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Mai Ghoussoub & Emma Sinclair Webb (eds), 'Imagined Masculinities: Male Identities and Culture in the Modern Middle East'
Over recent years, writings on gender in the Middle East have tended to focus on the status of women under Islam. The contributors to this volume, by contrast, explore the manner in which male identities are created and reproduced in different societies and settings within the Middle East.
What the contributors share is the basic assumption that masculinity is socially constructed, there is no fixed determinant of “male-ness”. What surprised me in reading some of the accounts of how masculinity is constructed in key situations is the intimate link with violence.
Thus, Julie Peteet examines how active resistance against the Israeli occupation generated status for young men during the Palestinian intifada. She notes that the Israelis, in an effort to undermine the prestige of the young men released from detention, began sexually abusing their prisoners during torture sessions – you can be proud of withstanding beatings, but you don't boast about being raped.
In another contribution Danny Kaplan examines how a gay Israeli adapted to life in an elite combat unit, thereby affirming the significance of military service as an initiation to and confirmation of Zionist masculinity. In so doing Kaplan shows that just because someone is gay it doesn't mean that they will resist the dominant culture in spheres other than sexuality.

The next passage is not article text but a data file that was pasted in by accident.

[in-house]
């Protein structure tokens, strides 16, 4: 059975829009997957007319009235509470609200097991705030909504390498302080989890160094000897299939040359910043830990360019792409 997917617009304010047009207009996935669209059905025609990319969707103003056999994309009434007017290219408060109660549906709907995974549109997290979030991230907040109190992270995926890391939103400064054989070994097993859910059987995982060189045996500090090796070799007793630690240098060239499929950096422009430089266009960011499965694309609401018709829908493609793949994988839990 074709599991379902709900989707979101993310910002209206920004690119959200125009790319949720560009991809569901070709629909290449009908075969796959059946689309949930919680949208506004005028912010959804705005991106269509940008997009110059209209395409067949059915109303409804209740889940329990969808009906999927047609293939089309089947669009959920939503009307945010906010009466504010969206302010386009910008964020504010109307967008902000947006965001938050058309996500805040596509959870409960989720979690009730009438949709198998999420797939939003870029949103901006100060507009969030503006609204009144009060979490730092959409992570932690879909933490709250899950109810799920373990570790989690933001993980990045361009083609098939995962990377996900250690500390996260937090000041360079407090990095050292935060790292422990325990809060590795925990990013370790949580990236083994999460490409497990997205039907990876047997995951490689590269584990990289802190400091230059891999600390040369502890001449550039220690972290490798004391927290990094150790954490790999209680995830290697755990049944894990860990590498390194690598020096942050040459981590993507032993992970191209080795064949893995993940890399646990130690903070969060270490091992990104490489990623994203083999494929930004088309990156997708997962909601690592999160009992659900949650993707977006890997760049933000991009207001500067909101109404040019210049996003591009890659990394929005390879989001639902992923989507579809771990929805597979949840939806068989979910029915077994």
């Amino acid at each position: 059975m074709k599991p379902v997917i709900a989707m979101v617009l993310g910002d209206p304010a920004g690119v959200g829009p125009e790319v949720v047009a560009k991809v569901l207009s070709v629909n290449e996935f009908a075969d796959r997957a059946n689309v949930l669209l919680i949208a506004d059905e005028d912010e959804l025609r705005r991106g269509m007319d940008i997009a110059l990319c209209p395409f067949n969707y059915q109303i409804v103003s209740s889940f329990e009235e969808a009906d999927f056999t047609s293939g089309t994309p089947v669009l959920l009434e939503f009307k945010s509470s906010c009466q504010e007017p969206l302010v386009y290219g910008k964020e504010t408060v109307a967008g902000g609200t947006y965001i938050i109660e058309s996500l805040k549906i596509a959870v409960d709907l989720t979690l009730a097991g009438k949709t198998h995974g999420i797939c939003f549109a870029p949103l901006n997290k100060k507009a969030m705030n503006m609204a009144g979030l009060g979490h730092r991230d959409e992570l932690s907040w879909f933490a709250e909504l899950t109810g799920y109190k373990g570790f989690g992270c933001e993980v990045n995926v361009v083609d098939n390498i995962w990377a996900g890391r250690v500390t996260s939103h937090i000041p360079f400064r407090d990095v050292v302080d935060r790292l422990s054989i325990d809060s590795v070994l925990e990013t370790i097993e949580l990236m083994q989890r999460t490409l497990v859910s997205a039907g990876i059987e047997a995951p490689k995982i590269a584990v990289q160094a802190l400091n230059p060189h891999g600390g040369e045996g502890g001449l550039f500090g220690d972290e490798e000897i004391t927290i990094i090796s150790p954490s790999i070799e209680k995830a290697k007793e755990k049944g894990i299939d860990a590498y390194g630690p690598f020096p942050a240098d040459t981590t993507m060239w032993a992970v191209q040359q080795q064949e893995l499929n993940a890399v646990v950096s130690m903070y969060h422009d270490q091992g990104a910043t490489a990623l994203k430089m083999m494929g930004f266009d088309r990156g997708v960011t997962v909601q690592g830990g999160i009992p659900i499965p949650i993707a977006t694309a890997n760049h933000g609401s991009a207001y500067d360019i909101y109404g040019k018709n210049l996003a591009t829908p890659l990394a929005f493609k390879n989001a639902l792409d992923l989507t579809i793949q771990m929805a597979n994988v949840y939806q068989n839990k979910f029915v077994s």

Perhaps the most interesting contribution for Peace News readers is Emma Sinclair-Webb's exploration of the centrality of military service to the socialisation of men in Turkey. The military has played a dominant role in political life since the foundation of the modern state of Turkey in 1923.
One consequence of this is the widespread acceptance of the military's ideal of masculinity, and the absence of any culture of anti-militarism amongst dissident political and social groupings in Turkey. All this makes one realise just how remarkable are those who are struggling for the right to conscientious objection in Turkey. They are not just challenging the state but the whole militaristic culture and, in the process, the dominant images of the “true man”.
Reading this chapter I found myself thinking that resisters like Osman*, men who are prepared to say “No” to violence, represent an alternative image of masculinity, one that also involves courage and resistance to hardship, but for the sake of an inclusive vision of humanity rather than a narrow militaristic nationalism.